Introduction to the corporate interest restriction

By Tolley
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The following Corporation Tax guidance note by Tolley provides comprehensive and up to date tax information covering:

  • Introduction to the corporate interest restriction
  • Background
  • How the CIR works
  • Carried forward amounts
  • Interest restriction returns and other tax administration
  • Practical considerations
  • Further reading

Background

In most instances, a company’s financing income and expenses are taxed or relieved under the loan relationships regime. There are several different sets of rules governing the amount and timing of the tax deductions which are available. However, additional restrictions have been proposed which will apply to a wide range of interest and interest-like transactions such as:

  • most loan relationship debits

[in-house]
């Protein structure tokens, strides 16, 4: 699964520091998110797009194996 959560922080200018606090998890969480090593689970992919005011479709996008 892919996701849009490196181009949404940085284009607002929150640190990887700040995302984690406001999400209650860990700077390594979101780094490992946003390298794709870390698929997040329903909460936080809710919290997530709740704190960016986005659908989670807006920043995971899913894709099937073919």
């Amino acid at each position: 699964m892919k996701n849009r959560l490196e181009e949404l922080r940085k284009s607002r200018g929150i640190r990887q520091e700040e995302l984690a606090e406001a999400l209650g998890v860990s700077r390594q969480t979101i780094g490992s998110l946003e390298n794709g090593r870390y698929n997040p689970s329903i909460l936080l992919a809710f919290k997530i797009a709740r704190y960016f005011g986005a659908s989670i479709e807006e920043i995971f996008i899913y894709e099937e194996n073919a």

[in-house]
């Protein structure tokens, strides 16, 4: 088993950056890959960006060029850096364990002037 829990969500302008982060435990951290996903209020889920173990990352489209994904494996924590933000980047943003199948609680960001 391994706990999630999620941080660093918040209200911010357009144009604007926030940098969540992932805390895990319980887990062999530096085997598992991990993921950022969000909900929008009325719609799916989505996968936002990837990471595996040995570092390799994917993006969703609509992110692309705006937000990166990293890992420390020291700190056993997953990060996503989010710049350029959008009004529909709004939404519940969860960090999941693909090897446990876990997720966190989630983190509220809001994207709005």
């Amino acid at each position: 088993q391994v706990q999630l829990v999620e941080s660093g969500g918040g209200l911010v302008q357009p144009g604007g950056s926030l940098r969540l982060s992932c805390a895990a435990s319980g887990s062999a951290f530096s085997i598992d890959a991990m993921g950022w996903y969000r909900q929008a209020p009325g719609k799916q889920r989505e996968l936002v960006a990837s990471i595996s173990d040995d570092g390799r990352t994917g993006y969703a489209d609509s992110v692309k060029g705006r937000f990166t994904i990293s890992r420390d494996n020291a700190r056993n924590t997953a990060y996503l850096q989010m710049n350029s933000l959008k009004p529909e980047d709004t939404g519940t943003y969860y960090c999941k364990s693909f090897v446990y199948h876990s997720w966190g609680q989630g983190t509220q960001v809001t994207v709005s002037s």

• some derivative contract debits
  • the finance cost element of certain arrangements or transactions involving finance leasing, debt factoring or service concession arrangements

CTA 2009, ss 292–476 (Pt 5)

The legislation in this area uses the term ‘tax-interest expense’ to include all the financing costs listed above. For simplicity, the term ‘interest’ is used in this guidance note.

TIOPA 2010, s 382

This guidance note describes in outline the main concepts and features of the restrictions.

The OECD and BEPS

The main driver for the new rules to restrict the deductibility of interest has been the Organisation for Economic Cooperation and Development’s (OECD) Base Erosion and Profit Shifting (BEPS) project which has delivered two key pieces of guidance:

  • Action 4: 2015 final report ― limiting base erosion involving interest deductions and other financial payments  published in October 2015
  • Action 4 ― 2016 update  published in December 2016

The reports make recommendations for dealing with the use of excess financial gearing to generate tax deductions in high-tax jurisdictions, the use of intra-group debt to boost tax deductions and the use of debt to generate income in low tax jurisdictions such as Luxembourg.

Development of the UK legislation

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